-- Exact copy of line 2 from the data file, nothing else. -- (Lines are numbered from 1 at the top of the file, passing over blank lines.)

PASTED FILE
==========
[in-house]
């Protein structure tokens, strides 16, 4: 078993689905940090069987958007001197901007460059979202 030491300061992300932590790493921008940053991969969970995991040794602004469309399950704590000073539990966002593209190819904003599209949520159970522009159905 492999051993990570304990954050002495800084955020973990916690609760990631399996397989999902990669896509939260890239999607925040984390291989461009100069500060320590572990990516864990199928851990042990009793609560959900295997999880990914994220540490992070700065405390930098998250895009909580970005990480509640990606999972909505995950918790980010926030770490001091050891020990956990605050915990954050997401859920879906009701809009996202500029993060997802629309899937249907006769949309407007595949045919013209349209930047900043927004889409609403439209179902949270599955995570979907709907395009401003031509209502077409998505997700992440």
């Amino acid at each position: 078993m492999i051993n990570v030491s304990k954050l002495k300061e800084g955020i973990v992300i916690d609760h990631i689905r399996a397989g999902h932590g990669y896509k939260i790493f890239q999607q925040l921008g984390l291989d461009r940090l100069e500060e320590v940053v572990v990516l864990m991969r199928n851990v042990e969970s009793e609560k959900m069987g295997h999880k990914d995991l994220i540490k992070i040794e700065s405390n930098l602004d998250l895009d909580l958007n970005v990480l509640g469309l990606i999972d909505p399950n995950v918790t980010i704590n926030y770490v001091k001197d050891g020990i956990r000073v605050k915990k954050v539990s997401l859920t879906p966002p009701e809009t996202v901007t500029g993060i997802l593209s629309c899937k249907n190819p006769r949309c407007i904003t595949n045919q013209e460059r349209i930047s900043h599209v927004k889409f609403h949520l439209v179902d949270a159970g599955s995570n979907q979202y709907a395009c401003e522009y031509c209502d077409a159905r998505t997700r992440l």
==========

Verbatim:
């Protein structure tokens, strides 16, 4: 078993689905940090069987958007001197901007460059979202 030491300061992300932590790493921008940053991969969970995991040794602004469309399950704590000073539990966002593209190819904003599209949520159970522009159905 492999051993990570304990954050002495800084955020973990916690609760990631399996397989999902990669896509939260890239999607925040984390291989461009100069500060320590572990990516864990199928851990042990009793609560959900295997999880990914994220540490992070700065405390930098998250895009909580970005990480509640990606999972909505995950918790980010926030770490001091050891020990956990605050915990954050997401859920879906009701809009996202500029993060997802629309899937249907006769949309407007595949045919013209349209930047900043927004889409609403439209179902949270599955995570979907709907395009401003031509209502077409998505997700992440």